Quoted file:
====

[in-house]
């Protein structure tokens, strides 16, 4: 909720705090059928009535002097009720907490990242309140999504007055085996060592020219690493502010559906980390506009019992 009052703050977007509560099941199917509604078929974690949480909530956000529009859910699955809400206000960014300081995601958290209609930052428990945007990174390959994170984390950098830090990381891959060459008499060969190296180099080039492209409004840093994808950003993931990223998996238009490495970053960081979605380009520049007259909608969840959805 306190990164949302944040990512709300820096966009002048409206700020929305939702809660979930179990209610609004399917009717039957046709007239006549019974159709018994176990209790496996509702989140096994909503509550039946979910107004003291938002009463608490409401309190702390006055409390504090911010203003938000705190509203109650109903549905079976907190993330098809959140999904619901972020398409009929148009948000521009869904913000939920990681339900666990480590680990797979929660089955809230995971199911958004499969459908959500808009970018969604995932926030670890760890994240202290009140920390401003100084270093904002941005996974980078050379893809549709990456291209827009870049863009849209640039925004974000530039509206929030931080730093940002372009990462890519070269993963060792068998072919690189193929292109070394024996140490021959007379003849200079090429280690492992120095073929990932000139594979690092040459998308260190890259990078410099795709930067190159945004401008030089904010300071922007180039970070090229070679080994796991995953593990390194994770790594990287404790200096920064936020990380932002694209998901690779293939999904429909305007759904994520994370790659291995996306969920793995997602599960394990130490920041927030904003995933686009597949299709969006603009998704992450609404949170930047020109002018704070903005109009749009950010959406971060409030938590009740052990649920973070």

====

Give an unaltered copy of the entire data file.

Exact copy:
[in-house]
């Protein structure tokens, strides 16, 4: 909720705090059928009535002097009720907490990242309140999504007055085996060592020219690493502010559906980390506009019992 009052703050977007509560099941199917509604078929974690949480909530956000529009859910699955809400206000960014300081995601958290209609930052428990945007990174390959994170984390950098830090990381891959060459008499060969190296180099080039492209409004840093994808950003993931990223998996238009490495970053960081979605380009520049007259909608969840959805 306190990164949302944040990512709300820096966009002048409206700020929305939702809660979930179990209610609004399917009717039957046709007239006549019974159709018994176990209790496996509702989140096994909503509550039946979910107004003291938002009463608490409401309190702390006055409390504090911010203003938000705190509203109650109903549905079976907190993330098809959140999904619901972020398409009929148009948000521009869904913000939920990681339900666990480590680990797979929660089955809230995971199911958004499969459908959500808009970018969604995932926030670890760890994240202290009140920390401003100084270093904002941005996974980078050379893809549709990456291209827009870049863009849209640039925004974000530039509206929030931080730093940002372009990462890519070269993963060792068998072919690189193929292109070394024996140490021959007379003849200079090429280690492992120095073929990932000139594979690092040459998308260190890259990078410099795709930067190159945004401008030089904010300071922007180039970070090229070679080994796991995953593990390194994770790594990287404790200096920064936020990380932002694209998901690779293939999904429909305007759904994520994370790659291995996306969920793995997602599960394990130490920041927030904003995933686009597949299709969006603009998704992450609404949170930047020109002018704070903005109009749009950010959406971060409030938590009740052990649920973070």